Graphic Design Intern Gains Real-World Work Experience Thanks to Pre-ETS Program

Gabriel aspires to a career in film and graphic design, and with the help of VersAbility Resources, he spent the summer as an intern gaining hands-on, practical work experience.

VersAbility’s Pre-ETS program offers students with disabilities the chance to explore and prepare for adult life by participating in professional education and training programs. Pre-ETS is a steppingstone for VersAbility’s Supported Employment program that works with the adult population in the school system by helping those individuals find their interests and develop employable skills based on them.

Gabriel was a graphic design intern at Consociate Media.

“It was pretty great,” Gabriel said. “I liked how all the mentors helped me there.”

Gabriel worked alongside Consociate graphic designers Jeff Phillips and Amber Wyatt.

“I learned how to create business cards and posters,” said Gabriel, who primarily relied on Illustrator and Photoshop.

Ultimately, Gabriel wants to work as a graphic designer for animation in the movies. He’s a particular fan of the style used in “Minions: The Rise of Gru.”

VersAbility is eager to develop more partnerships with local employers to create more career opportunities for people with disabilities.

“This professional experience was able to give Gabriel exposure to a marketing environment,” said Sydney Smith, Employment Specialist at VersAbility. “We are so happy to work with Consociate Media and develop relationships outside of entry-level job environments.  The students we work with possess a wide array of talents and interests. The sky is the limit for them.”

If you are an employer interested in becoming a partner in VersAbility’s Pre-ETS program, contact Vickie Greatwood, Director of Supported Employment at 757-896-8444 or email

Tabb Senior Grateful for Hands-on Summer Internship

Tabb High School senior Angelina Pearsall didn’t want a summer internship that chained her to a desk. She wants a career in construction, so it’s no surprise she’d rather be outdoors than in.

VersAbility Resources made her its very first Facilities Intern.

“Once she was out in the field, you just saw her light up,” said Vickie Greatwood, VersAbility’s Director of Supported Employment. “She went out to mow the grass and do some landscaping. At the very end of the day, I asked her how it went.”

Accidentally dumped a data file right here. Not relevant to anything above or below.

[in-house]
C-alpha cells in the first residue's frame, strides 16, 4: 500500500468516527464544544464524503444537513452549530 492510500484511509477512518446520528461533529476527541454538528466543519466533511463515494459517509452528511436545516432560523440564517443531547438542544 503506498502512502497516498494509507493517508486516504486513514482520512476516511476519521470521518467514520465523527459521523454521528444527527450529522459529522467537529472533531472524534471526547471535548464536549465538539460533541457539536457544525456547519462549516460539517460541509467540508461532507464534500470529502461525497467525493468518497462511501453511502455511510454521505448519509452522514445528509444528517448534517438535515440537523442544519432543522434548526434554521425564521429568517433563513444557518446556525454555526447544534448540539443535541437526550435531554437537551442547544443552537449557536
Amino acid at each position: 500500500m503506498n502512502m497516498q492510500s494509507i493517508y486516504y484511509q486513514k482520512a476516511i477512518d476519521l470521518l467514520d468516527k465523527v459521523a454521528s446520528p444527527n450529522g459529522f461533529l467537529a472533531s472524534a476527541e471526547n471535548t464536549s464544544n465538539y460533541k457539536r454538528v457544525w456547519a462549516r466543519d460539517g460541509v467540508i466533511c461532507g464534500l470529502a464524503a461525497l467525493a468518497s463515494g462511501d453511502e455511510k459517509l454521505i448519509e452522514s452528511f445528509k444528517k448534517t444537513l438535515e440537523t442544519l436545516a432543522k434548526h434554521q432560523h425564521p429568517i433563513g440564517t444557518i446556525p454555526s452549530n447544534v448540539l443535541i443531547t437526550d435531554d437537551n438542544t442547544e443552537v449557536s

Pearsall’s responded, “I got dirty!”

“She was very excited to show me her clothes were dirty,” Greatwood recalled. “You could see a whole new person blossoming. We call her ‘Miss VersAbility,’ because she has just jumped right in with so much enthusiasm with everything we have asked her to do.”

Angelina Pearsall pointing to equipment in a construction facility.

Pearsall is part of the nonprofit’s Pre-Employment Transition Services program, which teaches soft and technical skills by offering students paid internships. Students are referred to VersAbility by the Virginia Department for Aging and Rehabilitative Services.

“The goal of the program is to give students stackable skills that they can carry with them so that when they graduate high school, they have some tools under their belt for the workforce,” Greatwood said. “We try to help them identify their interests, explore careers and then they have an opportunity to try an internship and earn a paycheck.”

Every day varied for Pearsall. Some days she fiddled with a finicky HVAC system. Other times she broke down tables and chairs. One project involved relocating frogs back to their natural habitat in a creek near VersAbility’s Hampton office.

Pearsall repaired an air compressor. She’s done car maintenance and sanded railings. She assigned employees company cars and gas cards, tracking requests and following up when necessary.

Angelina Pearsall working on equipment in a construction facility

She’s redone mulch and  trimmed hedges. Pearsall points to the tidy flower beds outside the main entrance, her work after a morning of weeding.

“I enjoy working with my hands,” she said. “It could be really anything.”

When asked about her favorite day of the internship, Pearsall reflects back on an afternoon when she was outdoors and it began to rain. Instead of racing inside, she listened.

She heard.

Pearsall heard the rain while being outdoors for the very first time. New hearing aids allowed her to enjoy the patter that a soft rain makes when falling from the sky.

“It was like having my own radio,” she said. “It was fascinating to me — a new sound.”

Angelina Pearsall walking down a hallway in a VersAbility office

Pearsall also enjoyed learning about ways to better interact with people with disabilities. She had never thought to crouch when talking with a disabled person in a wheelchair. Rather than having that person continually look up, “it’s important to be on their level so you can be face-to-face,” she said.

Pearsall is excited to graduate from Tabb in 2022 to pursue a future that includes woodworking, pipefitting and brick masonry. She’s grateful for her summer experience, adding, “VersAbility is such a welcoming place.”

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